Thirty-three Canadian cancer survivors were interviewed for a new study published in Cancer Medicine that sought to uncover the motivating factors influencing their decisions to medicate with, or abstain from, medical cannabis.
The individuals were recruited via social media and spanned the country. During telephone interviews with the researchers, they described their experiences.
For those that chose to add medical cannabis to their therapy, their reasons included viewing cannabis as natural alternative medicine, that it reduced the number of prescription drugs they were required to take, and that safer products had become available with the legalization of recreational cannabis.
Support from physicians and family and friends also played an important role in shaping their decisions.
Those who chose to abstain from the plant raised concerns about a lack of scientific evidence for its efficacy and the possibility of developing dependency issues. Some said that disapproval from their physician was also a barrier to access.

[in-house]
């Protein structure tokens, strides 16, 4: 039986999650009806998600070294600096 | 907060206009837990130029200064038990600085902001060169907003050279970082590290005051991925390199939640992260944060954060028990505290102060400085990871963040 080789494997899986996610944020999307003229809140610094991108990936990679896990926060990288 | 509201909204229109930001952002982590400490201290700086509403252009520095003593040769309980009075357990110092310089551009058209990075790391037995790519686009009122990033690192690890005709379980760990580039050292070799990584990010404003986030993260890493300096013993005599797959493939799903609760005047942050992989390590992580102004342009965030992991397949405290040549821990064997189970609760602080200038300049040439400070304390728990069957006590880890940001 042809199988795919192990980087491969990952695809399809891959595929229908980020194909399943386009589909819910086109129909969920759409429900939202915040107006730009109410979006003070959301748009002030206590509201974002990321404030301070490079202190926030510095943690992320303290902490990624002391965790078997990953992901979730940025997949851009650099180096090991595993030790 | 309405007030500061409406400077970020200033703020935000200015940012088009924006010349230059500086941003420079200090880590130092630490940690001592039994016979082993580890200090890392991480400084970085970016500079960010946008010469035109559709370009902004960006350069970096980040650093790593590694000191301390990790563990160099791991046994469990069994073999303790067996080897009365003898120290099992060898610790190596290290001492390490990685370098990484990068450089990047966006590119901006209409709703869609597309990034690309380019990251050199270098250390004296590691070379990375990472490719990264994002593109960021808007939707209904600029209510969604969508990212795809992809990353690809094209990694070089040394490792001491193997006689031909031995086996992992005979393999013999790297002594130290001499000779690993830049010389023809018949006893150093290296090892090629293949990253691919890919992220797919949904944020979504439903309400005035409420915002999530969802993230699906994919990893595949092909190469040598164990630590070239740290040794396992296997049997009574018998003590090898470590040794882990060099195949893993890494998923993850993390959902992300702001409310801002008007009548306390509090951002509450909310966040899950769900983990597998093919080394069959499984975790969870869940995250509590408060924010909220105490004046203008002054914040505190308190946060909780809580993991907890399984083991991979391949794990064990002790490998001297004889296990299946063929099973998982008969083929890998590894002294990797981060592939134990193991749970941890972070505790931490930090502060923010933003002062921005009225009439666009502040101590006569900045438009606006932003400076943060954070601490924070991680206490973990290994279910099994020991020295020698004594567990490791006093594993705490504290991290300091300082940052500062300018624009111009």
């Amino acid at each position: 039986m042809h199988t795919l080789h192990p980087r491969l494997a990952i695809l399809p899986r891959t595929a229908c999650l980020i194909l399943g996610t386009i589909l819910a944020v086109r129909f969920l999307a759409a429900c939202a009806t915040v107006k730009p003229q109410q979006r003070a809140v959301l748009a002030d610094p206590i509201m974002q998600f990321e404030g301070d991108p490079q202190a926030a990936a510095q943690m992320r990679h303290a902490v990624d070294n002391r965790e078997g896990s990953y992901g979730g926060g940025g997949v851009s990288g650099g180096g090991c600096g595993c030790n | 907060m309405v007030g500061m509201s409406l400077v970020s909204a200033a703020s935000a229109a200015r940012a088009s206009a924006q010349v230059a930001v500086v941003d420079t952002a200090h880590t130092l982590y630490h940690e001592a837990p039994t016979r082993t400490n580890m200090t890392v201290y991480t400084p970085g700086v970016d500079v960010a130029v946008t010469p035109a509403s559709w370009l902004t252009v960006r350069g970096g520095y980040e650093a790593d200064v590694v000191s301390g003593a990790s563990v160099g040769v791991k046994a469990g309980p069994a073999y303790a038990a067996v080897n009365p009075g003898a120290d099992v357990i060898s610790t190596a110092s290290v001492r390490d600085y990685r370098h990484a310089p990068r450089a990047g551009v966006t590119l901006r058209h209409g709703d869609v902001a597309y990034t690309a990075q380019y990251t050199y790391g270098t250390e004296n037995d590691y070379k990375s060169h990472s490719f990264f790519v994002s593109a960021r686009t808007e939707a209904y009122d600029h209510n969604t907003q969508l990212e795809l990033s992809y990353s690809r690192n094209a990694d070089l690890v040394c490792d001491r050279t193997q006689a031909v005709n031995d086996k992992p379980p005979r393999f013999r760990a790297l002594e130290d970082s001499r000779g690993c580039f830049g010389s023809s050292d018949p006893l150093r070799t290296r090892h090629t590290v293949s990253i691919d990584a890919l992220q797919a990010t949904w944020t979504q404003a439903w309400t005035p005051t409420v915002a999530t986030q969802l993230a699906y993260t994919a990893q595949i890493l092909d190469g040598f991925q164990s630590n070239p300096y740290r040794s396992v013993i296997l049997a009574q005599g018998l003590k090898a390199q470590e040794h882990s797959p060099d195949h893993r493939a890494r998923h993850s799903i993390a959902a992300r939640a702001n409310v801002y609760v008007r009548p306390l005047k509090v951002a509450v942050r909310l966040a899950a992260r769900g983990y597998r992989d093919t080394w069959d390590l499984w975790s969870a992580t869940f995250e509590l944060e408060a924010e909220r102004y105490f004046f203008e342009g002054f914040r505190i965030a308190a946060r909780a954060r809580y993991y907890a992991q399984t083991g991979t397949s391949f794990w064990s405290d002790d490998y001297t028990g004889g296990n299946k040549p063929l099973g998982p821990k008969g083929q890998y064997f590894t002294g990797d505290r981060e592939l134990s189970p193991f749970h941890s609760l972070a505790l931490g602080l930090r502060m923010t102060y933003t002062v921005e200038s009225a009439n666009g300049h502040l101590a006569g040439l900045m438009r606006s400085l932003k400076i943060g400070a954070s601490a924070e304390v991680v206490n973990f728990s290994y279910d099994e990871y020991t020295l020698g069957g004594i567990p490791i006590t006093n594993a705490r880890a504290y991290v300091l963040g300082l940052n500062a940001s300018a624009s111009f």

In August, a study published in The Journal of Primary Care & Community Health found that few patients view their primary physician as a good source of information when it comes to medical cannabis.
A survey of a thousand primary care patients in Vermont found that though nearly half of respondents had used cannabis in the past year, less than 20 per cent felt their doctor were sufficiently knowledgeable on the subject.
Medical cannabis has been legal in the state for 16 years and recreational cannabis was legalized in 2018.
“Primary care providers need to be knowledgeable about cannabinoids to best support patient care,” the study concluded. “In addition, with a significant number of patients reporting cannabinoids helpful for medical conditions common in primary care, it is important that research continue to identify the potential benefits and harms of cannabis.”